Posted in Life, Los Angeles

Getting dirty in the garden

Part of what I’m doing to add value to the house while I fruitlessly apply for jobs is work on the garden.  Happily I love gardening, and our new house is the perfect place to create something from scratch. Over Labor Day I made an inventory of what is currently living in the garden, and made a plan.

Front yard

The front yard is pretty much fine.  We have grass, which I don’t like because of the massive drought, but it gives the house “curb-appeal”.  We have a huge pine tree in the front yard too (circumference: 2.9 m / 9.5 ft; number of dropped needles: infinite), some small red canna along one side, an ancient looking but massive jade plant, and a tree in a pot that I don’t know what it is (I’ve asked the folks at Bonnie Plants).

Canna
Canna
Jade - ancient
Jade – ancient
Mystery tree
Mystery tree

I’ve planted two star jasmine and two iceberg roses out the front, both of which get water from the lawn sprinklers.  Neither look overly happy about their lot in life, but I don’t know if it’s the baking heat, or too much water, or rubbish soil.  I guess I’ll have to learn about fertilizer soon.

Rose and Jasmine - struggling
Rose and Jasmine – struggling

The neighbor has a loquat tree which is putting up shoots (from the fallen fruit) all over the place.  I have to keep pulling them up.

Loquat and pine shoots
Loquat and pine shoots

The lawn needs mowing very rarely because it doesn’t get enough water due to the water restrictions.  The turf was laid just before the house was put up for sale. Personally I would have put in buffalo grass instead of this regular grass.

Lawn - brown in places
Lawn – brown in places

Side of the house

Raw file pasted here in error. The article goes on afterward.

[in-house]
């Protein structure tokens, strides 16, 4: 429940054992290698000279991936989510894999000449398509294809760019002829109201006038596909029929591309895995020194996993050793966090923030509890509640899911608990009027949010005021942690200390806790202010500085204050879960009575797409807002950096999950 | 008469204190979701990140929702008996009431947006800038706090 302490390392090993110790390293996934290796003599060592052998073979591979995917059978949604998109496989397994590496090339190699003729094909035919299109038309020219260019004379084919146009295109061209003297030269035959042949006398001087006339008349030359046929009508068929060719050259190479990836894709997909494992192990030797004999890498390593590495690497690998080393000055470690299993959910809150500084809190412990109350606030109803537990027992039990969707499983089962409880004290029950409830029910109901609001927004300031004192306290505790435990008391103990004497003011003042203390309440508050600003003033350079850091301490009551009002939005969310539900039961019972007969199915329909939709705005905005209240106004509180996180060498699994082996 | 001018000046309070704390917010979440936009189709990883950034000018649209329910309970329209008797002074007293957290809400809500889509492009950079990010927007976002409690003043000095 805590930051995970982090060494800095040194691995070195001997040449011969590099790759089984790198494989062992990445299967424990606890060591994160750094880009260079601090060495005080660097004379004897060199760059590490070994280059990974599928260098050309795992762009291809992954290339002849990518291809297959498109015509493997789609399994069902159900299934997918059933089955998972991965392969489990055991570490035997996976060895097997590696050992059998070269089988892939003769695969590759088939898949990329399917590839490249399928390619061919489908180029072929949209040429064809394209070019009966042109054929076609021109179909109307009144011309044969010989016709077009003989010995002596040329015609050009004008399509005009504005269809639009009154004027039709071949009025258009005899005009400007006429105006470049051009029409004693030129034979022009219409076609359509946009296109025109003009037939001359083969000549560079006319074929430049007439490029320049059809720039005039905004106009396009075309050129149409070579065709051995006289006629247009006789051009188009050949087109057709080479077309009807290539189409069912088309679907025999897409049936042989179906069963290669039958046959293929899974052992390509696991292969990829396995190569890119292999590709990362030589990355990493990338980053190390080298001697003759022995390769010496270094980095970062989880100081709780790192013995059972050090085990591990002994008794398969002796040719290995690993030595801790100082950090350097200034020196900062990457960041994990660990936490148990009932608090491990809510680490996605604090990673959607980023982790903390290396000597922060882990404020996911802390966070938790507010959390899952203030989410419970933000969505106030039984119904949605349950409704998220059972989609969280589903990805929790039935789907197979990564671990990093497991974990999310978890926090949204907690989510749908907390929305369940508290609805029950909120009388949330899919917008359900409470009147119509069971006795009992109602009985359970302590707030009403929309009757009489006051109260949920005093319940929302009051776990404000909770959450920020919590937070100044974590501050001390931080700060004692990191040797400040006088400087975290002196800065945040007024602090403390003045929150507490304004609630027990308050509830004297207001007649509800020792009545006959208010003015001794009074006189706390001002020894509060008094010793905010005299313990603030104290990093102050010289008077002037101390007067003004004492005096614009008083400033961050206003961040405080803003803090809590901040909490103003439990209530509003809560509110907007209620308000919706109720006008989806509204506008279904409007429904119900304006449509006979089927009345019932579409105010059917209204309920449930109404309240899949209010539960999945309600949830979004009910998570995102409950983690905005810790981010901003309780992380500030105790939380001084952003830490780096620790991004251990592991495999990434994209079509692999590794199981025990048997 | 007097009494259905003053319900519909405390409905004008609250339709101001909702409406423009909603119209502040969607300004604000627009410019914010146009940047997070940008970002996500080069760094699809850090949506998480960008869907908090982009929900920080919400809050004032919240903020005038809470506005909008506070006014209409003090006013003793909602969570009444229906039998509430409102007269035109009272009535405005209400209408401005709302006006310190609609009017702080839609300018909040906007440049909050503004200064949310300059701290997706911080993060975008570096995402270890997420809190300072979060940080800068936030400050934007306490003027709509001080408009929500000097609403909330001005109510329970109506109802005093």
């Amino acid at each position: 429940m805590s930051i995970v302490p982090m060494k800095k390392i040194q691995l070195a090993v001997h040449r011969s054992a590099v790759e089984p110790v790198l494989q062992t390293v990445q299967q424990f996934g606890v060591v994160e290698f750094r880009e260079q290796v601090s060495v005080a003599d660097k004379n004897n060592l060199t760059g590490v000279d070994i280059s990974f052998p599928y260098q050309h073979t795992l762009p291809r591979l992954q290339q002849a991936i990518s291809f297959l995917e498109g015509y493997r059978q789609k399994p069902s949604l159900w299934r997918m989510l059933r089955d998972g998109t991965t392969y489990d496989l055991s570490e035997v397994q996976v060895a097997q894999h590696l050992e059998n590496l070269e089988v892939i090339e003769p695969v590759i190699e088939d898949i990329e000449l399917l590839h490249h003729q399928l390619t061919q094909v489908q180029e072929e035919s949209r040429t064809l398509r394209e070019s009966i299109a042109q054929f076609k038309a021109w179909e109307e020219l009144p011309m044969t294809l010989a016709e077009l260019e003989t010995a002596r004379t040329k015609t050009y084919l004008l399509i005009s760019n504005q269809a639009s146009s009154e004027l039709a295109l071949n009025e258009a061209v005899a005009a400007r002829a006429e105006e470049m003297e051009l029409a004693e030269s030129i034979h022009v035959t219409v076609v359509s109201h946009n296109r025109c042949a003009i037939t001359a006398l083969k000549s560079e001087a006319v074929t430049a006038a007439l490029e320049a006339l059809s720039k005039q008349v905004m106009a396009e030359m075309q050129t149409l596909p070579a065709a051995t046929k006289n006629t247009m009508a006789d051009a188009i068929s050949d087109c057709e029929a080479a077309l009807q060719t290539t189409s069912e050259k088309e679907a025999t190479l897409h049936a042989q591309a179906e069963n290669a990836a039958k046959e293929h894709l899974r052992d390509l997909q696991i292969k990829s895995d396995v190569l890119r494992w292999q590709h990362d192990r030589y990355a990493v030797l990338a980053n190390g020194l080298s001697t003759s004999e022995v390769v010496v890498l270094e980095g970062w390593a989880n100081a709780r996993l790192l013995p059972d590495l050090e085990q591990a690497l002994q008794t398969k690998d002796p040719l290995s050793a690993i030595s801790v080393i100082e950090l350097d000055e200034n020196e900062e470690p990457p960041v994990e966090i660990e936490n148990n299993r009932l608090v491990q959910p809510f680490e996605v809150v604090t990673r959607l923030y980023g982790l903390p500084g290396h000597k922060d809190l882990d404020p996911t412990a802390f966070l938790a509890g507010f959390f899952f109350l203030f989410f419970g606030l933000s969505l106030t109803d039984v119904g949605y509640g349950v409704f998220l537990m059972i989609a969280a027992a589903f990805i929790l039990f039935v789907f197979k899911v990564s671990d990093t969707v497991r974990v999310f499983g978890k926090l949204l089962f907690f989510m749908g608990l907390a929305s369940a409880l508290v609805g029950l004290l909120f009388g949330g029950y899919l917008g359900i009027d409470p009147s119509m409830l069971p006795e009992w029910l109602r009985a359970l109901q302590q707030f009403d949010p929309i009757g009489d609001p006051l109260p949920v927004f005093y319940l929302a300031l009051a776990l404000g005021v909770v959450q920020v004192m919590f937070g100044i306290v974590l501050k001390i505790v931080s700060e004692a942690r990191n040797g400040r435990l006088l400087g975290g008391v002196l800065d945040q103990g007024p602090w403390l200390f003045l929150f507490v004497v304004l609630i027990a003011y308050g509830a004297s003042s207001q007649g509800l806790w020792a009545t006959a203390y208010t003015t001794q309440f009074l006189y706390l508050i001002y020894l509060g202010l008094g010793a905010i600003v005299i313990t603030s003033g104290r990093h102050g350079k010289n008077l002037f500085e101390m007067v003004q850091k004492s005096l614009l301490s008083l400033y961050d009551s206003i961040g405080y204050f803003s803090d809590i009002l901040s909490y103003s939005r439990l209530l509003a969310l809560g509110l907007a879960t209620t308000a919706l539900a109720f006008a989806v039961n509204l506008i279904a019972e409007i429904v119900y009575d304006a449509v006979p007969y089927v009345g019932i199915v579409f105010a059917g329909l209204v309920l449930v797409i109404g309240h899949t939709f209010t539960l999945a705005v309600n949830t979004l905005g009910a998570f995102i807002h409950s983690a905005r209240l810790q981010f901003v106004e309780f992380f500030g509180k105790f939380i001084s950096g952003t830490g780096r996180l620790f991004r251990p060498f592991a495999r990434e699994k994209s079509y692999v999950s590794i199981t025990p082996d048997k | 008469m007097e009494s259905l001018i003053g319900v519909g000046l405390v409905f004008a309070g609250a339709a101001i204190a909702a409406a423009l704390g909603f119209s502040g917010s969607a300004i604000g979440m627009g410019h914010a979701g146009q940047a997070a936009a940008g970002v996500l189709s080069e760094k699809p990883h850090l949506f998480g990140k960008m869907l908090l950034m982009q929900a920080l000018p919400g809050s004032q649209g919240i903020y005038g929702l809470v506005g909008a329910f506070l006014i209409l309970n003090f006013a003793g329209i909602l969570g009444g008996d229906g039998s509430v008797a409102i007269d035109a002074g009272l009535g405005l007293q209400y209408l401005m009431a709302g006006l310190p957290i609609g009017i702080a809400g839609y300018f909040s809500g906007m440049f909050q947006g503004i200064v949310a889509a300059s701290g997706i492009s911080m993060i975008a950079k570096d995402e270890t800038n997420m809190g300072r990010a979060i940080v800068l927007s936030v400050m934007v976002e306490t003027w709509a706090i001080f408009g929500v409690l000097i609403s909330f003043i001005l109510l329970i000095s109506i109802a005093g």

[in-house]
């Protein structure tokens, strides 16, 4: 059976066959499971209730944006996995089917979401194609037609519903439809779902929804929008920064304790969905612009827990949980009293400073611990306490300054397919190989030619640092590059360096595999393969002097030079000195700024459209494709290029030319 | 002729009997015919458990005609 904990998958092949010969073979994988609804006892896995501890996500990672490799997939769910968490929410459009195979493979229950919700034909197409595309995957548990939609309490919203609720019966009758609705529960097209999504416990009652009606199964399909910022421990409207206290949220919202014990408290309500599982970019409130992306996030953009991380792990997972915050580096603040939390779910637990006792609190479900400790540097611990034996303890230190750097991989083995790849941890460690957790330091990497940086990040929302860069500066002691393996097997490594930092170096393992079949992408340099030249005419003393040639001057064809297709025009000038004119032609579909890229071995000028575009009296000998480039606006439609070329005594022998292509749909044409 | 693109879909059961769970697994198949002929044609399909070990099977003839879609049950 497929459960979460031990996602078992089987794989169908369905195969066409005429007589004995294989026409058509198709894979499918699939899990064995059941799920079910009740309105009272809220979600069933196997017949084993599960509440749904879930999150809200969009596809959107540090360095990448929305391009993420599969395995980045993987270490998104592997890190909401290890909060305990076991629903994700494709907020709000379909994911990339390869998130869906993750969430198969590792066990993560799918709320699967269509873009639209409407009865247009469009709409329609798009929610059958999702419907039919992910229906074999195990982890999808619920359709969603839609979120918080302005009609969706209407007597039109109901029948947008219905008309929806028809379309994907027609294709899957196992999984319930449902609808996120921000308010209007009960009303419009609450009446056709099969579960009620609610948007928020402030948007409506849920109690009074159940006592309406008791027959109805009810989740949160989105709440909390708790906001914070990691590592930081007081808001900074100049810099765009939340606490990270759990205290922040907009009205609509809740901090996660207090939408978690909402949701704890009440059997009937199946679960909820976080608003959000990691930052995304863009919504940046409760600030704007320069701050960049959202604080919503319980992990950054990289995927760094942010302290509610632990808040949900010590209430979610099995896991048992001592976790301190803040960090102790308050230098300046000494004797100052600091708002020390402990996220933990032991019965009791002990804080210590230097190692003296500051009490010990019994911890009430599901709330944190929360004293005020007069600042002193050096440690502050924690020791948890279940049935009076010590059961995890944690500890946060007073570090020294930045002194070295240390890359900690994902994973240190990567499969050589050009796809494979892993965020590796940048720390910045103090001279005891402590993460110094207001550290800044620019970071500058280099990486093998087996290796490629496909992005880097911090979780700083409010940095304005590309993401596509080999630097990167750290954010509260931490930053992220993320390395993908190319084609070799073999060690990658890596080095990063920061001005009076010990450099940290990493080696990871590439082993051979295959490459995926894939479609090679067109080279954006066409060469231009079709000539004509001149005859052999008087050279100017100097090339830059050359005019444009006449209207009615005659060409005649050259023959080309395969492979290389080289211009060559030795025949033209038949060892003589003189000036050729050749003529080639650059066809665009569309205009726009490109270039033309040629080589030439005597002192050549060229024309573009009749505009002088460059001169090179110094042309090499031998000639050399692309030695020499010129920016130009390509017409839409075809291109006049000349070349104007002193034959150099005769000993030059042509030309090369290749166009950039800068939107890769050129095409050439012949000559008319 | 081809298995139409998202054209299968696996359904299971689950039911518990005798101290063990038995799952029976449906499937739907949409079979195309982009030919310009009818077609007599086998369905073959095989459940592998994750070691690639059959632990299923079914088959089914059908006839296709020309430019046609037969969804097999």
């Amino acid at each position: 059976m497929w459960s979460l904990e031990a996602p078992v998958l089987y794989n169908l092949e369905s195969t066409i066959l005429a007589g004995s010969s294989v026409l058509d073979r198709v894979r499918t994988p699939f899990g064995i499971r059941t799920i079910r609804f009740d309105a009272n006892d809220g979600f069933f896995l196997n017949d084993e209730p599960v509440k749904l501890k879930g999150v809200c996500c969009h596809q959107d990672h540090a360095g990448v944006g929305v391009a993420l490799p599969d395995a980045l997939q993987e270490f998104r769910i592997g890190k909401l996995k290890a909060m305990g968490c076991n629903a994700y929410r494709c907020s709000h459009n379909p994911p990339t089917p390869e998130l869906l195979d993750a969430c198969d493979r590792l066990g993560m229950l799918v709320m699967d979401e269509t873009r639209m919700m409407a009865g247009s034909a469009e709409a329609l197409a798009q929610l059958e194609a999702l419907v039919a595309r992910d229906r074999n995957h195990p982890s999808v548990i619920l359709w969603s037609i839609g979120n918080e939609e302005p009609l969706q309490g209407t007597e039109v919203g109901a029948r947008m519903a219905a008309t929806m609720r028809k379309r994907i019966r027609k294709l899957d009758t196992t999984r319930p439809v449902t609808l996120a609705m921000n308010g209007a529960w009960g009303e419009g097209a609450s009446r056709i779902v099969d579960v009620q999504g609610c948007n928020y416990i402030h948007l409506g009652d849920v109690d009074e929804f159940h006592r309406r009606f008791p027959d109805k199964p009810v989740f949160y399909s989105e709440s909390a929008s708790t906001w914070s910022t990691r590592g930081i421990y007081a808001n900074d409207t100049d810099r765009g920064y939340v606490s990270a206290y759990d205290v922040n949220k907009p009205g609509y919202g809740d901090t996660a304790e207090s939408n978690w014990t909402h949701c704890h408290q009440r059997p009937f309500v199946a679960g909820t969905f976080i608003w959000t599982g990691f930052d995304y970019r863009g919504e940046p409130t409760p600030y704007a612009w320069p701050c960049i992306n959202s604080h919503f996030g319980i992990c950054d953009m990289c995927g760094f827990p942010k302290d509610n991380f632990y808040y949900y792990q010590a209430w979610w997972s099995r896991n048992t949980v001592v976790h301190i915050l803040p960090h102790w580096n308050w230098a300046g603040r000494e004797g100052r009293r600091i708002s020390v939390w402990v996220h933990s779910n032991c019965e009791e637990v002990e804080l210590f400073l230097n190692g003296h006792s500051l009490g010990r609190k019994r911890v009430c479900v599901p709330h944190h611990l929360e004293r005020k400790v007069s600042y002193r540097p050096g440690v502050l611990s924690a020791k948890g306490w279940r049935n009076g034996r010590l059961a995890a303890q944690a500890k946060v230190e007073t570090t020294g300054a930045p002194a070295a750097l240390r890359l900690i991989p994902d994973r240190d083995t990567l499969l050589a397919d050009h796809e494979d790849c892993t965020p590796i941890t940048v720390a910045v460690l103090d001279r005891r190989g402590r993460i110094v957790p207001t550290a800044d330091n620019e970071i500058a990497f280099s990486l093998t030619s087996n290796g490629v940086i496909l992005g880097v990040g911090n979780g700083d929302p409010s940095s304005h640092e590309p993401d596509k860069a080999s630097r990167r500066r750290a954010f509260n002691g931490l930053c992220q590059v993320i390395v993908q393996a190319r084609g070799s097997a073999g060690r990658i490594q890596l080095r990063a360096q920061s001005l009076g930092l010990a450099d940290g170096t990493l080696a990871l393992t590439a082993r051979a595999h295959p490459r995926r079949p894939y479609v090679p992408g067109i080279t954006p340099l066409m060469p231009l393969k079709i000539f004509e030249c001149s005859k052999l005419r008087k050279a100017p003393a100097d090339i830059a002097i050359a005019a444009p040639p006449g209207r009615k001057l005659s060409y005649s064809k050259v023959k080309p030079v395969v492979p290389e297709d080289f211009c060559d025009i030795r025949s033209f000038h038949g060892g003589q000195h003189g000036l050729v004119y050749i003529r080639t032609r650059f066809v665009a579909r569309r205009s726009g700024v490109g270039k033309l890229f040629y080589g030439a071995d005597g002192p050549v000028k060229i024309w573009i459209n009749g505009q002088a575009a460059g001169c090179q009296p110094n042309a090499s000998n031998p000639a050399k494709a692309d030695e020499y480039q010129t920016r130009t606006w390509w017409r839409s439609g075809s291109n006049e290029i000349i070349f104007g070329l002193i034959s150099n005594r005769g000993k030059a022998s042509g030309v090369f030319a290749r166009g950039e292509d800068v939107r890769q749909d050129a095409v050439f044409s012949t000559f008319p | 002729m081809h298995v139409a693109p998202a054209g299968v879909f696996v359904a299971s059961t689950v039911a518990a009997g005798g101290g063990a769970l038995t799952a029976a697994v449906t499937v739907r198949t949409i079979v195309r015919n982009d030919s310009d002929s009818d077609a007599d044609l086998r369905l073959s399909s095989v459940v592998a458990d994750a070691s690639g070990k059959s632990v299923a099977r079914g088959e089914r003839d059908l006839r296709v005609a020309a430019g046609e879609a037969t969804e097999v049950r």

The fence-line of the northern side of the property gets sun for much of the day.  The sprinkler system doesn’t run along the fence (who designed this yard? seriously) so it’s been a struggle to keep anything alive.  There are three bushes that are the same variety – but I don’t know what they are.  I give them a deep low-flow water once a week and they seem to cope.  I’ve planted some rosemary and some succulents along this side, some of which are sort of coping.  The dirt is like concrete so I covered it with chipbark.

Mystery bushes
Mystery bushes
Succulent something
Succulent something
Rosemary - struggling
Rosemary – struggling

There is another quite large tree near the side of the house but I don’t know what it is either.  It looks like it’s been eaten by termites at some stage.  It’s currently not showing sign of fruit or flowers.

Eaten by something
Eaten by something

The rest of the non-concreted land here is just dirt.  Some of the dirt gets sprinklers, some doesn’t. I’m not sure whether I should plant anything here because I don’t want it to get too wet under the house.  We’ll see.

Back yard

The back yard is where all the potential is. Thanks to the two chinese elm trees near the house, and the gigantic American oak in the neighbor’s yard, this area is in almost constant shade. It’s still hot under there though, and a patch of sun does make it’s way across the garden and bake various parts.

Chinese elm - source of dropped leaves
Chinese elm – source of dropped leaves
Massive American Oak
Massive American Oak

Along the back fence there are a whole bunch of mystery green tree things that were obviously planted to sell the house. I don’t know what they are.

Mystery trees
Mystery trees